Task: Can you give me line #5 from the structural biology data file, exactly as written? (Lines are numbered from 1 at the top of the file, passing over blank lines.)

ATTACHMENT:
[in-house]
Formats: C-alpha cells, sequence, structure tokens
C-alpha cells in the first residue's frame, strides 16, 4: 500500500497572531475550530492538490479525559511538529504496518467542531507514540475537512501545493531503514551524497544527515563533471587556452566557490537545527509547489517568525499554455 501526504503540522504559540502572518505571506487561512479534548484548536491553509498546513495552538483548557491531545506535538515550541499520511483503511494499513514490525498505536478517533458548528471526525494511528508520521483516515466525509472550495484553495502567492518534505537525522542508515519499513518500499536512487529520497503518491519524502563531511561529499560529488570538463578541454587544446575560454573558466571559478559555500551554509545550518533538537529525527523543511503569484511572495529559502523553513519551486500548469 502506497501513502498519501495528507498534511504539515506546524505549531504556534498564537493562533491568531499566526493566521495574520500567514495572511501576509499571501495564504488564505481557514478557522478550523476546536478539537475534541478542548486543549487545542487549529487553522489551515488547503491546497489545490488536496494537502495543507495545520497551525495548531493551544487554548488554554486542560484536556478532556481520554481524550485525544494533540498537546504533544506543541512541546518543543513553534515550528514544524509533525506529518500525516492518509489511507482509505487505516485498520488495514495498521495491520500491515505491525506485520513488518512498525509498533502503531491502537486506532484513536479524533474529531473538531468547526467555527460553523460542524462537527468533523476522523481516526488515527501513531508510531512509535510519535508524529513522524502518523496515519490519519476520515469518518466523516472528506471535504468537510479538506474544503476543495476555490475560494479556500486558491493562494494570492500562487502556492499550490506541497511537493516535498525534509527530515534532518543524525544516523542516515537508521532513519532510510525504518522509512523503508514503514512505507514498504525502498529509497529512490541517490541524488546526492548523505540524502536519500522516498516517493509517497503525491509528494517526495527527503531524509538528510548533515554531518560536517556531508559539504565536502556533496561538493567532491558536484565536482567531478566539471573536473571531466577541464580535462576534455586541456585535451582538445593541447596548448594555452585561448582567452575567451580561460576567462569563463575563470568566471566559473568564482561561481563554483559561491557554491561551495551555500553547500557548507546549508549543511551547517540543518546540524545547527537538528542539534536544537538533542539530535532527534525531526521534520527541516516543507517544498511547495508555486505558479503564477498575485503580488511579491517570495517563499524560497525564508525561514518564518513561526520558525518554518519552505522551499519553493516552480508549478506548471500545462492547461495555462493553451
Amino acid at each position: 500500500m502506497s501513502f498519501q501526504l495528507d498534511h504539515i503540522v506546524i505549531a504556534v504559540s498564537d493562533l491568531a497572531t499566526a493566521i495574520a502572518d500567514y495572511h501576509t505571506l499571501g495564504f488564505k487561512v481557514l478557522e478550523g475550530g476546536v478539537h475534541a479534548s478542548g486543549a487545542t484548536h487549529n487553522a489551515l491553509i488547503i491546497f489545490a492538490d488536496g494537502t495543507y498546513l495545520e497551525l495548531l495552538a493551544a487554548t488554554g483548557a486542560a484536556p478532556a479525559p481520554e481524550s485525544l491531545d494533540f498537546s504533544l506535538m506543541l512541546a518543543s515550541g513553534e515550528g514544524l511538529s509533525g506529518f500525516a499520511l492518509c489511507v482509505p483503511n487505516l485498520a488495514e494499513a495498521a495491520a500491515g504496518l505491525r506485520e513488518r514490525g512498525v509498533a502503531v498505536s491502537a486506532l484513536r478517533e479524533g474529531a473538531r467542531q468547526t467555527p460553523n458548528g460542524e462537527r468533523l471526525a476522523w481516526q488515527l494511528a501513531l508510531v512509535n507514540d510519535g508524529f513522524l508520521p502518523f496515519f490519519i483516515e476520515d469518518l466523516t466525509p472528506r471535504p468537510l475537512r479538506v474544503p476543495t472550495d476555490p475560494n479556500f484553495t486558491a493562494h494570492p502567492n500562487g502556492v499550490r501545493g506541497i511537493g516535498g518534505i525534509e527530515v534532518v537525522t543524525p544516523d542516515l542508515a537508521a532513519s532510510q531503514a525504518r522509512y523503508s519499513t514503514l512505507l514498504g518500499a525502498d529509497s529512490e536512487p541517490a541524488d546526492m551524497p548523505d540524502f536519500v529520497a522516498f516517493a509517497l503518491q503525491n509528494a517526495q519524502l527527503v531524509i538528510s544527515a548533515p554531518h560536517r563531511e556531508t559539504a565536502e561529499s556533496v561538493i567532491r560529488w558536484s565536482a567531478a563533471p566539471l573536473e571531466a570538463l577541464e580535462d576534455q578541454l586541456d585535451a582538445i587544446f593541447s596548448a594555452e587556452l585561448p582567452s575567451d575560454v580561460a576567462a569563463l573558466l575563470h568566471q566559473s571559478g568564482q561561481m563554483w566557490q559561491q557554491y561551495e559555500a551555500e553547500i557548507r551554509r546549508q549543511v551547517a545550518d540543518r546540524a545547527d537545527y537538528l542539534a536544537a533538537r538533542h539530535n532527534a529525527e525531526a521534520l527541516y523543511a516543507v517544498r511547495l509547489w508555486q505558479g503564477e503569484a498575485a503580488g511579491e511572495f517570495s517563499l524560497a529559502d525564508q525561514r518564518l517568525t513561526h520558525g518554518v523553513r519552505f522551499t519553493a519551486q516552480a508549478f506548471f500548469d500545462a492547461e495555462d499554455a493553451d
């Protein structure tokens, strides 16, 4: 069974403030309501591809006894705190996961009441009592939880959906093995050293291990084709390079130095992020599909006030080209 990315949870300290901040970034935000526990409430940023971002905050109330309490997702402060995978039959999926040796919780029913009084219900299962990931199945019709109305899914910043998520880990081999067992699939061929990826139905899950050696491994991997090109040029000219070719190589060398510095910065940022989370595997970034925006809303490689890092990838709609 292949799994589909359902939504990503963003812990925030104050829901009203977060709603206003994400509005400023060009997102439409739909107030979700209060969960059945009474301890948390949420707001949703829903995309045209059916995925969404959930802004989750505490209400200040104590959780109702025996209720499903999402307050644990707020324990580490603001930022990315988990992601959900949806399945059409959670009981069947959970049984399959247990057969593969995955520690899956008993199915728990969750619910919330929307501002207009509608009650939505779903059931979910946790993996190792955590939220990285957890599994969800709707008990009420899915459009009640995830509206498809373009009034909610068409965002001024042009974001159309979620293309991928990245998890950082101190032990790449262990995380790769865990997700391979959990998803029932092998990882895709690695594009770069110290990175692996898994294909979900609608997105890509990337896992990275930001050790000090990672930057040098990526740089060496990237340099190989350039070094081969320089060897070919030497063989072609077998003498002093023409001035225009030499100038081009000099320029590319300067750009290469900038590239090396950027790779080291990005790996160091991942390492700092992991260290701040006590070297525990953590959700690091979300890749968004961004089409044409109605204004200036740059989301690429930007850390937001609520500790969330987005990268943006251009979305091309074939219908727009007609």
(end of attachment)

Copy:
């Protein structure tokens, strides 16, 4: 069974403030309501591809006894705190996961009441009592939880959906093995050293291990084709390079130095992020599909006030080209 990315949870300290901040970034935000526990409430940023971002905050109330309490997702402060995978039959999926040796919780029913009084219900299962990931199945019709109305899914910043998520880990081999067992699939061929990826139905899950050696491994991997090109040029000219070719190589060398510095910065940022989370595997970034925006809303490689890092990838709609 292949799994589909359902939504990503963003812990925030104050829901009203977060709603206003994400509005400023060009997102439409739909107030979700209060969960059945009474301890948390949420707001949703829903995309045209059916995925969404959930802004989750505490209400200040104590959780109702025996209720499903999402307050644990707020324990580490603001930022990315988990992601959900949806399945059409959670009981069947959970049984399959247990057969593969995955520690899956008993199915728990969750619910919330929307501002207009509608009650939505779903059931979910946790993996190792955590939220990285957890599994969800709707008990009420899915459009009640995830509206498809373009009034909610068409965002001024042009974001159309979620293309991928990245998890950082101190032990790449262990995380790769865990997700391979959990998803029932092998990882895709690695594009770069110290990175692996898994294909979900609608997105890509990337896992990275930001050790000090990672930057040098990526740089060496990237340099190989350039070094081969320089060897070919030497063989072609077998003498002093023409001035225009030499100038081009000099320029590319300067750009290469900038590239090396950027790779080291990005790996160091991942390492700092992991260290701040006590070297525990953590959700690091979300890749968004961004089409044409109605204004200036740059989301690429930007850390937001609520500790969330987005990268943006251009979305091309074939219908727009007609």